Studies have shown that 8 to 23 percent of children between 11 and 15 years old have experienced a migraine headache. Children as young as 3 have been reported with headaches that meet the migraine criteria. The percentage rises with age, with boys having more headaches pre-puberty, and girls having the higher incidence during and after puberty. A headache could mean something as simple as a child’s life is out of balance. For children with frequent attacks some lifestyle changes may be necessary.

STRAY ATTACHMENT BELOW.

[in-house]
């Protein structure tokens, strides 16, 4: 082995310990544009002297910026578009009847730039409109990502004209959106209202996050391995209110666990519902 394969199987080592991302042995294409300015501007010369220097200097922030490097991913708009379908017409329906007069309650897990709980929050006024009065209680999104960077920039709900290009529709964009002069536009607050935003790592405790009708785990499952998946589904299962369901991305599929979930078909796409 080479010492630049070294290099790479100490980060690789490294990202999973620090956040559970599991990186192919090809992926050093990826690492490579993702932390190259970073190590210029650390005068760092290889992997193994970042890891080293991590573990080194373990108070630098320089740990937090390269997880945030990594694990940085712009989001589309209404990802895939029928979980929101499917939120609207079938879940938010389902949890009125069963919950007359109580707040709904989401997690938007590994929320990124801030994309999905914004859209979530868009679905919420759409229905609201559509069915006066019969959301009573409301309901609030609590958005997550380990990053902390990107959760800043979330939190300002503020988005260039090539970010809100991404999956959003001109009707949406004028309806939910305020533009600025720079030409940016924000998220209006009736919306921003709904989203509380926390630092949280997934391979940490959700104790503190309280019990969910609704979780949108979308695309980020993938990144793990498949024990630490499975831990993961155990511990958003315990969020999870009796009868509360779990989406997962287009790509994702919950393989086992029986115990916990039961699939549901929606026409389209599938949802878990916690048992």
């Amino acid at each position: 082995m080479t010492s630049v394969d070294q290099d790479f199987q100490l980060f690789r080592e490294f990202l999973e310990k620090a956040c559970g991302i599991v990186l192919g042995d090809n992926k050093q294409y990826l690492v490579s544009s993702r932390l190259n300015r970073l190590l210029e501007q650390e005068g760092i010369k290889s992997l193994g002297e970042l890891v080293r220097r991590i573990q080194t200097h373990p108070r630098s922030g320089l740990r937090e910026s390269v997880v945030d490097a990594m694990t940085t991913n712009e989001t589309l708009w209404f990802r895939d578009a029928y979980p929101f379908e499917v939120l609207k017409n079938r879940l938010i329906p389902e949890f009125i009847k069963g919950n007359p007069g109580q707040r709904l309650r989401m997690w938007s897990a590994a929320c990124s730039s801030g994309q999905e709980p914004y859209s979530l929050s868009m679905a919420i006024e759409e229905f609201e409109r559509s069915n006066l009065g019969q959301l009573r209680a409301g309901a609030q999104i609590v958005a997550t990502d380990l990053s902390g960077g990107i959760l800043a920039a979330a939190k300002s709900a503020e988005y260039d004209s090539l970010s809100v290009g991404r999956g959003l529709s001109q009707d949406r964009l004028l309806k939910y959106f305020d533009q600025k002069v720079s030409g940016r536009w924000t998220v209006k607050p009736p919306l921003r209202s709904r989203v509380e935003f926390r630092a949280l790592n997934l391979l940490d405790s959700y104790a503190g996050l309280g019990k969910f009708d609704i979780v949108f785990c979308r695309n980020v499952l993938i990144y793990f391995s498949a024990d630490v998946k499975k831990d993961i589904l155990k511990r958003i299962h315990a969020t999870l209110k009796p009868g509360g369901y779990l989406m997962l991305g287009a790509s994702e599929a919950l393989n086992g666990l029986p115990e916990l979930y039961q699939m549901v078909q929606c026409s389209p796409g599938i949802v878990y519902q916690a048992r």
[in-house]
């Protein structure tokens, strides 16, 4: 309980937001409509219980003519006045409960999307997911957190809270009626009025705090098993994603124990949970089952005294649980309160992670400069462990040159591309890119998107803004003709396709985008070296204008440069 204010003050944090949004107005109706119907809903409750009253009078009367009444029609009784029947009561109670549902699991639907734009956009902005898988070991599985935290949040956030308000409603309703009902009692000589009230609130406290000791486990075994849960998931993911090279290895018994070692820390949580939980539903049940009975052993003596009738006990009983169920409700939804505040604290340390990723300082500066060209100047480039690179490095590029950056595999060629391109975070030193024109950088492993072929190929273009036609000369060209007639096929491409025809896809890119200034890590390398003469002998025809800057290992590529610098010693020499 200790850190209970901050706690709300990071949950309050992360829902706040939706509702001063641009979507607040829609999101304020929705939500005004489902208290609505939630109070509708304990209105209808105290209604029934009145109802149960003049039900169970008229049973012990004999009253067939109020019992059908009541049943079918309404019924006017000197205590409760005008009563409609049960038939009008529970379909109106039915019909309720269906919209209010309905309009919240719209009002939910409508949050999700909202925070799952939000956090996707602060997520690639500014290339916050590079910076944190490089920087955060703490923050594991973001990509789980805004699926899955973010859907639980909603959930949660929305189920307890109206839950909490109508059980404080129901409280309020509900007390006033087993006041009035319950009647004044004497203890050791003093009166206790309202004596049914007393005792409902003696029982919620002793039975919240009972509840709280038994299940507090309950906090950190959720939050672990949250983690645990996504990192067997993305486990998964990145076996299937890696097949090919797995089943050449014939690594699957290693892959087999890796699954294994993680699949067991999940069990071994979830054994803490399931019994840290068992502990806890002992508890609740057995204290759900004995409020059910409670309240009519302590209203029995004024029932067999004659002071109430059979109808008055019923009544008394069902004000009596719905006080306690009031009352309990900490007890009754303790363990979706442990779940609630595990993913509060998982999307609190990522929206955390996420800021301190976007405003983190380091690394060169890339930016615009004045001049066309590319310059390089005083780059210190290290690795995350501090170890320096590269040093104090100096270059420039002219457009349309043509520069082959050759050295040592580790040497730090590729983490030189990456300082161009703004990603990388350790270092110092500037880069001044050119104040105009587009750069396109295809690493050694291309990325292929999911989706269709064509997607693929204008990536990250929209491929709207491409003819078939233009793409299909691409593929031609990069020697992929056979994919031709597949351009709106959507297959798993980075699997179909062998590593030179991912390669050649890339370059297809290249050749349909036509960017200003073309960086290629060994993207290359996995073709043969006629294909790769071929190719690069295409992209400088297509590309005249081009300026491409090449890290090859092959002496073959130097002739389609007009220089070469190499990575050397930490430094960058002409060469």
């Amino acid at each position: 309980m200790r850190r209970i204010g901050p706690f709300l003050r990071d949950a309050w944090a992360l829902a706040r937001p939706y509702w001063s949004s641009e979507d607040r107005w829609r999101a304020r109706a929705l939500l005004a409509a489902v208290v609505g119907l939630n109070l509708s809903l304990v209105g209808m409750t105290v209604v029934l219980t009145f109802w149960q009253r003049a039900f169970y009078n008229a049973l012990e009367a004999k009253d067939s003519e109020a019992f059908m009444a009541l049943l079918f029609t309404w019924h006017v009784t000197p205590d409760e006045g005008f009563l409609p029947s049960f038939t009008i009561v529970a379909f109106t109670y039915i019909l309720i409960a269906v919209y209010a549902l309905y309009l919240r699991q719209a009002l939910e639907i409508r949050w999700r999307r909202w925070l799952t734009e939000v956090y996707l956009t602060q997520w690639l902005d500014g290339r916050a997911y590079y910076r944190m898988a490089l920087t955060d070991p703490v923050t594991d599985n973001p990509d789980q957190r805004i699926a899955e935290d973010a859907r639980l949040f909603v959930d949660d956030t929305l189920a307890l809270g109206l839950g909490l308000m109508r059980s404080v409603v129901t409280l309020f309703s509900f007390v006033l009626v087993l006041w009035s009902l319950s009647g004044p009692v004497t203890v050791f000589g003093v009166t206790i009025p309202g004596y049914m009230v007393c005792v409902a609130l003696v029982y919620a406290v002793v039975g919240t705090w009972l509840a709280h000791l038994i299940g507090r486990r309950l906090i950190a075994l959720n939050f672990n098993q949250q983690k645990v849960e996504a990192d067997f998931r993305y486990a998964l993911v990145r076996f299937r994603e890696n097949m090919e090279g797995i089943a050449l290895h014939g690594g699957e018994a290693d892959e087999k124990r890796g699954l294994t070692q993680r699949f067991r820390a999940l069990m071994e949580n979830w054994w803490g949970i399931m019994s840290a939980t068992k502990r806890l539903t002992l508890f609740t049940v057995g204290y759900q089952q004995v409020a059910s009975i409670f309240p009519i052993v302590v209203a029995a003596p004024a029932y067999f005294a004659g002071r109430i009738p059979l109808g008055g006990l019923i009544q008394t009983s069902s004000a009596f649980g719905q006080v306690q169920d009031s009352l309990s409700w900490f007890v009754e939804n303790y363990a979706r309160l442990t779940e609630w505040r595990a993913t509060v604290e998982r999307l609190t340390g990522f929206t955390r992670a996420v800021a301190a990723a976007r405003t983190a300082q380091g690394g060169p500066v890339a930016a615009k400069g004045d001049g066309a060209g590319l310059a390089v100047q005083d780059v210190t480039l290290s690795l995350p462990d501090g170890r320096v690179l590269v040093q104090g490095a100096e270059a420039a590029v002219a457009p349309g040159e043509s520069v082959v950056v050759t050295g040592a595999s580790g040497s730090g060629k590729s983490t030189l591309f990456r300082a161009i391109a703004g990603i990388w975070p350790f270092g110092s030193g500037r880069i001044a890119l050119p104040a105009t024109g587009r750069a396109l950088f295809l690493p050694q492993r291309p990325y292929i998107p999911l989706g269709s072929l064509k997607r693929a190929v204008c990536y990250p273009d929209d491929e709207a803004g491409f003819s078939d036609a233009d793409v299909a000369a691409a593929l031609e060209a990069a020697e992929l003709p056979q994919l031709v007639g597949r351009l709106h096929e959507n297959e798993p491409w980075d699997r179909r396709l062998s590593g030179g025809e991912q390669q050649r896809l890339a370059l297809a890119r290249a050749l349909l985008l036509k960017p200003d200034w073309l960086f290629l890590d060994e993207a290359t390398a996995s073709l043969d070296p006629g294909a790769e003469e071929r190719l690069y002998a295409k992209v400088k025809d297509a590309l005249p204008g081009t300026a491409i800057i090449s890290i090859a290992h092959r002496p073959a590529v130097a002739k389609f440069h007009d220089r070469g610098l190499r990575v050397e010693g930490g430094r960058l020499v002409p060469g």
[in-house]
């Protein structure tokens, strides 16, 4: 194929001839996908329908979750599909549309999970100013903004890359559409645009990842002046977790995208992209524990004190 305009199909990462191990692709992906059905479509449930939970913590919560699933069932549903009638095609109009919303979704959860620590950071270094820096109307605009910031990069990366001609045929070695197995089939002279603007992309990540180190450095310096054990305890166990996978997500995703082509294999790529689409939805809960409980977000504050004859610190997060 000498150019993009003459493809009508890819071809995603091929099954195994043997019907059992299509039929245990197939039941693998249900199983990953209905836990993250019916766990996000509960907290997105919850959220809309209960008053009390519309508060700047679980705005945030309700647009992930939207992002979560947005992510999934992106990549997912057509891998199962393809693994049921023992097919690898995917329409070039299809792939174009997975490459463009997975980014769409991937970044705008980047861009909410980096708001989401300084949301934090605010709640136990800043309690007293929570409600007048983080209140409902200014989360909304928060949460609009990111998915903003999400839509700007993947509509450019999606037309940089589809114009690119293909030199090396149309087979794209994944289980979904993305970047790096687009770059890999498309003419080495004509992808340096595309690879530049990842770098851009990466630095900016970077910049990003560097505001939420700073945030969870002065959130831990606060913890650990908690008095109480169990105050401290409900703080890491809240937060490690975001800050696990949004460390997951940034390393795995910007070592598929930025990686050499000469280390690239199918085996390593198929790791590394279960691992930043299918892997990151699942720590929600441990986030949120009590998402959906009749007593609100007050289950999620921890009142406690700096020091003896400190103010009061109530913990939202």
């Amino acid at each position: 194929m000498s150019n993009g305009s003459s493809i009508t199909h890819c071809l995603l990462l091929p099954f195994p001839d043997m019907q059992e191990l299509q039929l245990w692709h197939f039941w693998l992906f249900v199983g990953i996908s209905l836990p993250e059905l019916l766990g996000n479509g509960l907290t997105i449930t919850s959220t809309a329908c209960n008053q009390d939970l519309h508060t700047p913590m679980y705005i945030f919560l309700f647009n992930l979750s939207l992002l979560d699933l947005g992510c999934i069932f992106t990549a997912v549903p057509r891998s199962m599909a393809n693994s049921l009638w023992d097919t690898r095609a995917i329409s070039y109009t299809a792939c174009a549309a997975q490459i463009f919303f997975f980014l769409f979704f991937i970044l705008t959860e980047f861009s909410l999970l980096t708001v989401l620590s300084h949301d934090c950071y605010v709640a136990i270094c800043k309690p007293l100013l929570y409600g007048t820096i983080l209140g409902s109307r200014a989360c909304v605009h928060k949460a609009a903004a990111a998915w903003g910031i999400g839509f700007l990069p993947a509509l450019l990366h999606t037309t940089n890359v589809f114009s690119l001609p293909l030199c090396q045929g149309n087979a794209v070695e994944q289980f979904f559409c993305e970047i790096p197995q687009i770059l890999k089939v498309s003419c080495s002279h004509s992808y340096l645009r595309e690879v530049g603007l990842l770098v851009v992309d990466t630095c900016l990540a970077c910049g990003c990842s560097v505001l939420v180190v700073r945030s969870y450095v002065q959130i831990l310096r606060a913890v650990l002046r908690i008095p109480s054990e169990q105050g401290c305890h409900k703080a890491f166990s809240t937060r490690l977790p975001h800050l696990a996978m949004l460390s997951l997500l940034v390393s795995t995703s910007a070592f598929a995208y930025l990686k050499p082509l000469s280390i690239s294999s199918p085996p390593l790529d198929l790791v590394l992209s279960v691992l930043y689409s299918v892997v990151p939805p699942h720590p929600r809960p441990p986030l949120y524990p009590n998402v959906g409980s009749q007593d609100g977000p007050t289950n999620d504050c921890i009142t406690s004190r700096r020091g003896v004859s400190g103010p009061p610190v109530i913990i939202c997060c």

Dr. Williams says parents should be a detective and search for triggers such as poor diet (missing breakfast and/or lunch), not sleeping enough, not exercising, stress, and eating certain foods such as: cheese, chocolates, nuts, caffeine, MSG, pickles.